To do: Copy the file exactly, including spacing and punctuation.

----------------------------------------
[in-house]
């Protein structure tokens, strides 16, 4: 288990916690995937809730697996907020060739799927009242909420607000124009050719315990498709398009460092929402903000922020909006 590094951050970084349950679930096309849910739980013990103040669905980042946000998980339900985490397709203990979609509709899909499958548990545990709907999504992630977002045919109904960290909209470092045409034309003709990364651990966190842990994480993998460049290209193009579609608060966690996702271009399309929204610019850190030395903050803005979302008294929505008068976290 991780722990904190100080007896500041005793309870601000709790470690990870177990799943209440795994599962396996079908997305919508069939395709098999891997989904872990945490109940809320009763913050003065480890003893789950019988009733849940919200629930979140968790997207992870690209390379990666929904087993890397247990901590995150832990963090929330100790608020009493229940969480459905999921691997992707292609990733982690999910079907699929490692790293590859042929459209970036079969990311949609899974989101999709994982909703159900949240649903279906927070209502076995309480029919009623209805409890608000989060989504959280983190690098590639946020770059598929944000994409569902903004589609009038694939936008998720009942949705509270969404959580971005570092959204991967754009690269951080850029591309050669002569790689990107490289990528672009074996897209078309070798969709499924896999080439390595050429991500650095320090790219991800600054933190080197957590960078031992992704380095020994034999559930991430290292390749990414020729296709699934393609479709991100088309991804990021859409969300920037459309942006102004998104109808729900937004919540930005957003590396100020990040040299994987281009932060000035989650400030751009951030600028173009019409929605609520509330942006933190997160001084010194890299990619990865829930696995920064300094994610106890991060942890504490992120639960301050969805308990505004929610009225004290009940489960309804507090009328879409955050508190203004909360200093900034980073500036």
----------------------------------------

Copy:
[in-house]
């Protein structure tokens, strides 16, 4: 288990916690995937809730697996907020060739799927009242909420607000124009050719315990498709398009460092929402903000922020909006 590094951050970084349950679930096309849910739980013990103040669905980042946000998980339900985490397709203990979609509709899909499958548990545990709907999504992630977002045919109904960290909209470092045409034309003709990364651990966190842990994480993998460049290209193009579609608060966690996702271009399309929204610019850190030395903050803005979302008294929505008068976290 991780722990904190100080007896500041005793309870601000709790470690990870177990799943209440795994599962396996079908997305919508069939395709098999891997989904872990945490109940809320009763913050003065480890003893789950019988009733849940919200629930979140968790997207992870690209390379990666929904087993890397247990901590995150832990963090929330100790608020009493229940969480459905999921691997992707292609990733982690999910079907699929490692790293590859042929459209970036079969990311949609899974989101999709994982909703159900949240649903279906927070209502076995309480029919009623209805409890608000989060989504959280983190690098590639946020770059598929944000994409569902903004589609009038694939936008998720009942949705509270969404959580971005570092959204991967754009690269951080850029591309050669002569790689990107490289990528672009074996897209078309070798969709499924896999080439390595050429991500650095320090790219991800600054933190080197957590960078031992992704380095020994034999559930991430290292390749990414020729296709699934393609479709991100088309991804990021859409969300920037459309942006102004998104109808729900937004919540930005957003590396100020990040040299994987281009932060000035989650400030751009951030600028173009019409929605609520509330942006933190997160001084010194890299990619990865829930696995920064300094994610106890991060942890504490992120639960301050969805308990505004929610009225004290009940489960309804507090009328879409955050508190203004909360200093900034980073500036």